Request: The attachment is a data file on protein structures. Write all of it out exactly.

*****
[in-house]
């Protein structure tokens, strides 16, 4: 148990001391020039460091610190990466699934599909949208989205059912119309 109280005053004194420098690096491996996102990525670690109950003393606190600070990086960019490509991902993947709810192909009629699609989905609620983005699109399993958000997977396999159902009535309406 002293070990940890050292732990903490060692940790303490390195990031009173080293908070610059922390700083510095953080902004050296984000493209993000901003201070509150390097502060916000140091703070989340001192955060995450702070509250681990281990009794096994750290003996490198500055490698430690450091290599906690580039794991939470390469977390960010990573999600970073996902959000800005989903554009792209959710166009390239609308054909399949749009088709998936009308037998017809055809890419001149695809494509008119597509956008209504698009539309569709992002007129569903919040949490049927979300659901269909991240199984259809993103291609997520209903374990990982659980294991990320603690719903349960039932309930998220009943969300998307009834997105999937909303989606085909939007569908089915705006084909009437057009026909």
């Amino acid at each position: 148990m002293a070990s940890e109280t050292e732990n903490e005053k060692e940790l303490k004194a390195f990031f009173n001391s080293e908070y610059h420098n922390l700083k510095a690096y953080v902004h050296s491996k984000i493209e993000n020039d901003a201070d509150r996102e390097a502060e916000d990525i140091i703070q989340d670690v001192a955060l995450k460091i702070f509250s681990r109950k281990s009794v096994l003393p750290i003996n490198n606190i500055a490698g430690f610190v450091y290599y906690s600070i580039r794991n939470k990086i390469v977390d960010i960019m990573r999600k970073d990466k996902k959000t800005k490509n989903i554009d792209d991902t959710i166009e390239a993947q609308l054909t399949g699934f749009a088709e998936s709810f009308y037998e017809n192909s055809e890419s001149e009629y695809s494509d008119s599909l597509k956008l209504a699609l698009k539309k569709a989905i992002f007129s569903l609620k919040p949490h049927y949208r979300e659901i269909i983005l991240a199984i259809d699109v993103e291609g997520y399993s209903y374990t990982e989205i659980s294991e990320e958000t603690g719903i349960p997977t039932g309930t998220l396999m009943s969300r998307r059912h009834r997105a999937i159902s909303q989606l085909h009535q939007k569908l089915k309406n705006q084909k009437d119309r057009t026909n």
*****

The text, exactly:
[in-house]
């Protein structure tokens, strides 16, 4: 148990001391020039460091610190990466699934599909949208989205059912119309 109280005053004194420098690096491996996102990525670690109950003393606190600070990086960019490509991902993947709810192909009629699609989905609620983005699109399993958000997977396999159902009535309406 002293070990940890050292732990903490060692940790303490390195990031009173080293908070610059922390700083510095953080902004050296984000493209993000901003201070509150390097502060916000140091703070989340001192955060995450702070509250681990281990009794096994750290003996490198500055490698430690450091290599906690580039794991939470390469977390960010990573999600970073996902959000800005989903554009792209959710166009390239609308054909399949749009088709998936009308037998017809055809890419001149695809494509008119597509956008209504698009539309569709992002007129569903919040949490049927979300659901269909991240199984259809993103291609997520209903374990990982659980294991990320603690719903349960039932309930998220009943969300998307009834997105999937909303989606085909939007569908089915705006084909009437057009026909």
């Amino acid at each position: 148990m002293a070990s940890e109280t050292e732990n903490e005053k060692e940790l303490k004194a390195f990031f009173n001391s080293e908070y610059h420098n922390l700083k510095a690096y953080v902004h050296s491996k984000i493209e993000n020039d901003a201070d509150r996102e390097a502060e916000d990525i140091i703070q989340d670690v001192a955060l995450k460091i702070f509250s681990r109950k281990s009794v096994l003393p750290i003996n490198n606190i500055a490698g430690f610190v450091y290599y906690s600070i580039r794991n939470k990086i390469v977390d960010i960019m990573r999600k970073d990466k996902k959000t800005k490509n989903i554009d792209d991902t959710i166009e390239a993947q609308l054909t399949g699934f749009a088709e998936s709810f009308y037998e017809n192909s055809e890419s001149e009629y695809s494509d008119s599909l597509k956008l209504a699609l698009k539309k569709a989905i992002f007129s569903l609620k919040p949490h049927y949208r979300e659901i269909i983005l991240a199984i259809d699109v993103e291609g997520y399993s209903y374990t990982e989205i659980s294991e990320e958000t603690g719903i349960p997977t039932g309930t998220l396999m009943s969300r998307r059912h009834r997105a999937i159902s909303q989606l085909h009535q939007k569908l089915k309406n705006q084909k009437d119309r057009t026909n």